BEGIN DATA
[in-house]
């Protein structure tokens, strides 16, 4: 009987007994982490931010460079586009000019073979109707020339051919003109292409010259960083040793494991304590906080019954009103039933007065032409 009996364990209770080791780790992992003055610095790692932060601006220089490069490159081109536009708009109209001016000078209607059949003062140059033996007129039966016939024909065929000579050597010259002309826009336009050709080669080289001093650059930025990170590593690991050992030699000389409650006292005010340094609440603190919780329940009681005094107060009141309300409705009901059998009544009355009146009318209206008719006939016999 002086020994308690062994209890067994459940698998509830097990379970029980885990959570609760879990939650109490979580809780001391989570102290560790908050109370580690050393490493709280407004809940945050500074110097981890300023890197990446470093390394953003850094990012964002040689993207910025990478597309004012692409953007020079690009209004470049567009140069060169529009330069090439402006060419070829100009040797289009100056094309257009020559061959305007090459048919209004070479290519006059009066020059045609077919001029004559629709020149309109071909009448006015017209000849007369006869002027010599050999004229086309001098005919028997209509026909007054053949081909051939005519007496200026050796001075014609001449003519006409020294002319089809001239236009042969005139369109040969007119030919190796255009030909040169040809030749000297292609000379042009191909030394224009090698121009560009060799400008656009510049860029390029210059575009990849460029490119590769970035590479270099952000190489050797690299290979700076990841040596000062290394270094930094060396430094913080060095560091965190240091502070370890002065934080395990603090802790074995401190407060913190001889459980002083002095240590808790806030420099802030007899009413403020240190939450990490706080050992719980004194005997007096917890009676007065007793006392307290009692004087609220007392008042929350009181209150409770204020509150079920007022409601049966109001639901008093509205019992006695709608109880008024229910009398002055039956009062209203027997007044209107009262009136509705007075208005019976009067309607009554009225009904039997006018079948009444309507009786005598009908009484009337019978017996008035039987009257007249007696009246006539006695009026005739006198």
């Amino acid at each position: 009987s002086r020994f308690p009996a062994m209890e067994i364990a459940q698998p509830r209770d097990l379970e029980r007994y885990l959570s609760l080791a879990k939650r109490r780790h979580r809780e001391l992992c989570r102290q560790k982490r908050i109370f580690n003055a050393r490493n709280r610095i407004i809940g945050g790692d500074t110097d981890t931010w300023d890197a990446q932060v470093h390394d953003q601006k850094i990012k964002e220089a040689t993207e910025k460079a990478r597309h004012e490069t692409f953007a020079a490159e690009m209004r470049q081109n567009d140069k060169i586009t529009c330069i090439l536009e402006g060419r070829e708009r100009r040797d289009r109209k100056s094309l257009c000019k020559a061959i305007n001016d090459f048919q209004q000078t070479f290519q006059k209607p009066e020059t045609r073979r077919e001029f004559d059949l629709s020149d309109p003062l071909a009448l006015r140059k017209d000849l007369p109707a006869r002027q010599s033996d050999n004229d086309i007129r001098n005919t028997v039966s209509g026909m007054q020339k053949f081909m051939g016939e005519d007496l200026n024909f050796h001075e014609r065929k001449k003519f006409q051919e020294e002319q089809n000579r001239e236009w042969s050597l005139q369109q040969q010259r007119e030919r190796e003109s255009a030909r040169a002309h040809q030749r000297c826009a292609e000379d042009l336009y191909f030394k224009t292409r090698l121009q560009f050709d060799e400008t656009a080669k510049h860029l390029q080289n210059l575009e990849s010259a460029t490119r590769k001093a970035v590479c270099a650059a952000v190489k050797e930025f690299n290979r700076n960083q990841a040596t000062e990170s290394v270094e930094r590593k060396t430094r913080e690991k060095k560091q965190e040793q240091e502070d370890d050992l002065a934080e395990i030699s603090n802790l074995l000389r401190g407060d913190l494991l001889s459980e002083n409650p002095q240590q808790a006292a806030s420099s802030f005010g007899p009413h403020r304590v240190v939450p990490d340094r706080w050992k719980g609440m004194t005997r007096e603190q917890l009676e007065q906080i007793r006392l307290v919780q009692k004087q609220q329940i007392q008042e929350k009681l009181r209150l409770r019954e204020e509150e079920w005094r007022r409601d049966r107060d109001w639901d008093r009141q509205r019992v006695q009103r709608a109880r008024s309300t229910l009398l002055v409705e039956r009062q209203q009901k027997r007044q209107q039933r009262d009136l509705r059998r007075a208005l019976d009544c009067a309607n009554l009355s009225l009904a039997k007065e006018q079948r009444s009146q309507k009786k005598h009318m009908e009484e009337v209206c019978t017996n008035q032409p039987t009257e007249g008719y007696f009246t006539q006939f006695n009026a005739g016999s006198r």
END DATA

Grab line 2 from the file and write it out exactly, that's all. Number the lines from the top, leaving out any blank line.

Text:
């Protein structure tokens, strides 16, 4: 009987007994982490931010460079586009000019073979109707020339051919003109292409010259960083040793494991304590906080019954009103039933007065032409 009996364990209770080791780790992992003055610095790692932060601006220089490069490159081109536009708009109209001016000078209607059949003062140059033996007129039966016939024909065929000579050597010259002309826009336009050709080669080289001093650059930025990170590593690991050992030699000389409650006292005010340094609440603190919780329940009681005094107060009141309300409705009901059998009544009355009146009318209206008719006939016999 002086020994308690062994209890067994459940698998509830097990379970029980885990959570609760879990939650109490979580809780001391989570102290560790908050109370580690050393490493709280407004809940945050500074110097981890300023890197990446470093390394953003850094990012964002040689993207910025990478597309004012692409953007020079690009209004470049567009140069060169529009330069090439402006060419070829100009040797289009100056094309257009020559061959305007090459048919209004070479290519006059009066020059045609077919001029004559629709020149309109071909009448006015017209000849007369006869002027010599050999004229086309001098005919028997209509026909007054053949081909051939005519007496200026050796001075014609001449003519006409020294002319089809001239236009042969005139369109040969007119030919190796255009030909040169040809030749000297292609000379042009191909030394224009090698121009560009060799400008656009510049860029390029210059575009990849460029490119590769970035590479270099952000190489050797690299290979700076990841040596000062290394270094930094060396430094913080060095560091965190240091502070370890002065934080395990603090802790074995401190407060913190001889459980002083002095240590808790806030420099802030007899009413403020240190939450990490706080050992719980004194005997007096917890009676007065007793006392307290009692004087609220007392008042929350009181209150409770204020509150079920007022409601049966109001639901008093509205019992006695709608109880008024229910009398002055039956009062209203027997007044209107009262009136509705007075208005019976009067309607009554009225009904039997006018079948009444309507009786005598009908009484009337019978017996008035039987009257007249007696009246006539006695009026005739006198």